FIRST-ROUND PICK: Not only do the Jets have their own first-round pick, but they add a late first-round pick in this deal. This year's NHL draft class is deep, and the Jets will have options late in the opening round. Maybe they look at a scoring winger like Charlottetown's Daniel Sprong? Maybe they look for a solid two-way forward like Colin White of the US U18 team? Perhaps a defenceman like Sweden's Jacob Larsson is available? Whatever the Jets decide at their draft position, there are a lot of great players still available late in the round. Winnipeg's prospect pool just keeps getting deeper and deeper, and we haven't even spoken about the possibility of trading this pick with another piece - Pavelec? Postma? Others? - to upgrade the team even further.


Man, I hate that question. Winning and losing a trade all depend on optics. You could say the Jets won by trading Evander Kane's contract to the Sabres. You could say that the Sabres won by getting Tyler Myers off their blue line. You could say that the additional pieces Winnipeg received gives them the upper hand, but there's no guarantee any of Armia, Lemieux, or whoever they pick in the draft will make it to the NHL.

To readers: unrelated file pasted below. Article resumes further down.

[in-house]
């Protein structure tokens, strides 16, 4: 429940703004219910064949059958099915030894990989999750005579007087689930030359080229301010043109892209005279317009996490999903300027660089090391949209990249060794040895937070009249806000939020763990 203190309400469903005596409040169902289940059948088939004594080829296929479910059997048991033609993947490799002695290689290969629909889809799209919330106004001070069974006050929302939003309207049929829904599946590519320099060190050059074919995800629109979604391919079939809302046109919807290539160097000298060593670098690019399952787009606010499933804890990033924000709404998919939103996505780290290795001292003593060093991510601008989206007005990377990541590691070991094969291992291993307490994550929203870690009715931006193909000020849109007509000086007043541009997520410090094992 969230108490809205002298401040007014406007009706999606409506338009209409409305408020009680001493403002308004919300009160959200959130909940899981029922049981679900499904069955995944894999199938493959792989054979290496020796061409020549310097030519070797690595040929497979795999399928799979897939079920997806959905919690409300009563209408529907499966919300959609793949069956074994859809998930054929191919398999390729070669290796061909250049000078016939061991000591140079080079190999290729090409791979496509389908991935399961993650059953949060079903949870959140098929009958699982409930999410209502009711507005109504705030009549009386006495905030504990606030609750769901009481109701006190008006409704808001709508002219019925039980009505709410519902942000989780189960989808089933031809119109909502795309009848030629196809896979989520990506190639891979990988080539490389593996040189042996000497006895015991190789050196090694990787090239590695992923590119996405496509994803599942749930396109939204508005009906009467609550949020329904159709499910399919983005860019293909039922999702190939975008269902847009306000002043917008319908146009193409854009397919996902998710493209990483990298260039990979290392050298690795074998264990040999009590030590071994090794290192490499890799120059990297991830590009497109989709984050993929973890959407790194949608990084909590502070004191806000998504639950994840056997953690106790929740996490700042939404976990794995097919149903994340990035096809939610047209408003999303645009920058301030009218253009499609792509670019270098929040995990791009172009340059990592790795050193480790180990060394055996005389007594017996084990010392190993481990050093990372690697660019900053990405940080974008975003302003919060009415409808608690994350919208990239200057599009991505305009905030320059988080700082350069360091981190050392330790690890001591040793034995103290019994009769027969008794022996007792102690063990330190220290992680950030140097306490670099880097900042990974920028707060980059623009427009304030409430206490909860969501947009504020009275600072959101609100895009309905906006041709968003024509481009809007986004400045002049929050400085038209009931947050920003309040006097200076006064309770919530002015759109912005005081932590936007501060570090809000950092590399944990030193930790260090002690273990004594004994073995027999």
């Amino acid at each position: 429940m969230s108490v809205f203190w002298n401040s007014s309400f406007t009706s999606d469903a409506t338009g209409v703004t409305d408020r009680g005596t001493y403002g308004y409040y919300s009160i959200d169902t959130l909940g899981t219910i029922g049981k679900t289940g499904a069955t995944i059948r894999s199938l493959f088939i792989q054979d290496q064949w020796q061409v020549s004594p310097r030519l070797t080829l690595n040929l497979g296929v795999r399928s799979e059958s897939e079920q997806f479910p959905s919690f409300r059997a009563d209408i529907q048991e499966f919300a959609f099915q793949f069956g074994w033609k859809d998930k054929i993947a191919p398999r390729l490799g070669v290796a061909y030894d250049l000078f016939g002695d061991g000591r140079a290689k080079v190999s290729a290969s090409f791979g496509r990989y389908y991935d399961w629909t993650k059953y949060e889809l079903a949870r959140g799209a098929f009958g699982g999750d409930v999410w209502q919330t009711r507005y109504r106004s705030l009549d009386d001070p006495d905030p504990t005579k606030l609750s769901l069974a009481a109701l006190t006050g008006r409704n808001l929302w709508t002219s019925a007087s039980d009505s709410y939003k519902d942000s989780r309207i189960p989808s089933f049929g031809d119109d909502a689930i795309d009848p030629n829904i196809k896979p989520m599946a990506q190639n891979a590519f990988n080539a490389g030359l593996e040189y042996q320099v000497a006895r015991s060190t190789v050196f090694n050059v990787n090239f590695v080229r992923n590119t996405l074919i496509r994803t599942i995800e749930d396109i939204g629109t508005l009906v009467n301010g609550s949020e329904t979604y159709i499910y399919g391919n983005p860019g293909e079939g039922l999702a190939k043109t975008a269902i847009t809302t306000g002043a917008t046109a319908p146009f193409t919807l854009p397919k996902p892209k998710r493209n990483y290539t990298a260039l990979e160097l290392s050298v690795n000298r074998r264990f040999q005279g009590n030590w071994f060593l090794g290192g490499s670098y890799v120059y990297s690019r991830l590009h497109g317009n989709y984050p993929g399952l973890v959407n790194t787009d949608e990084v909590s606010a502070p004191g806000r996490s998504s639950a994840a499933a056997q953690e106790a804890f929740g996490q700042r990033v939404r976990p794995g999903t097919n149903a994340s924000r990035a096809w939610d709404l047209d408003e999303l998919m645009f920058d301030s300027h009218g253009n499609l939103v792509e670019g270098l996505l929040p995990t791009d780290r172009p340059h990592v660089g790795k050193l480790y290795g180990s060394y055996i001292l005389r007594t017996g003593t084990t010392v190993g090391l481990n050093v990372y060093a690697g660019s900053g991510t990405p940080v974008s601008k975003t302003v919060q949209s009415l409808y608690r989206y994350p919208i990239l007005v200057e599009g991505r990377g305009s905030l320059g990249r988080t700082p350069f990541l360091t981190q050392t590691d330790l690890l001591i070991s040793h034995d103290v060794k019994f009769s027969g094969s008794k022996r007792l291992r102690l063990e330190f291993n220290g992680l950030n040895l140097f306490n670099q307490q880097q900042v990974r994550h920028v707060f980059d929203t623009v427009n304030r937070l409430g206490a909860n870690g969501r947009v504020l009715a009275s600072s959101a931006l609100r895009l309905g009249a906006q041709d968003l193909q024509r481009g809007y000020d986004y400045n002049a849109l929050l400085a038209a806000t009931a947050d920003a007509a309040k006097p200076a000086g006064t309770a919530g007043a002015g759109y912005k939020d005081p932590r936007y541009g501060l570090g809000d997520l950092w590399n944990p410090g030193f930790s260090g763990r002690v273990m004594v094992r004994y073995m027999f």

In the short term, it appears Winnipeg wins simply due to the fact that Kane is done for the season with his shoulder injury. However, we won't start seeing the fruits of Buffalo's moves until next season because of that fact, so let's leave this one as "they're both happy".


Hell yes. I love that Winnipeg is actually willing to take a chance on Myers and Stafford. In fact, I asked this very question on Twitter on February 3. I took some heat for this tweet:
I'm not saying I called this trade at all, but it seemed like something that would be easy to do considering both teams' needs when I looked at the pieces of the deal. I had suggested Bogosian, Postma, Galiardi, and a mid-round pick to go to Buffalo, but that was before the Kane fiasco in Winnipeg. When that story broke, all bets were off and Kane was, as we now know, a marked man.


Let's call it as it is: both teams got what they wanted, both teams added pieces they think they need, and both teams come away happy with the results. Sometimes, hockey trades just work for both sides. This is one of those deals where the real results of the trade may not be seen for several seasons or longer.

Until next time, keep your sticks on the ice!

No comments: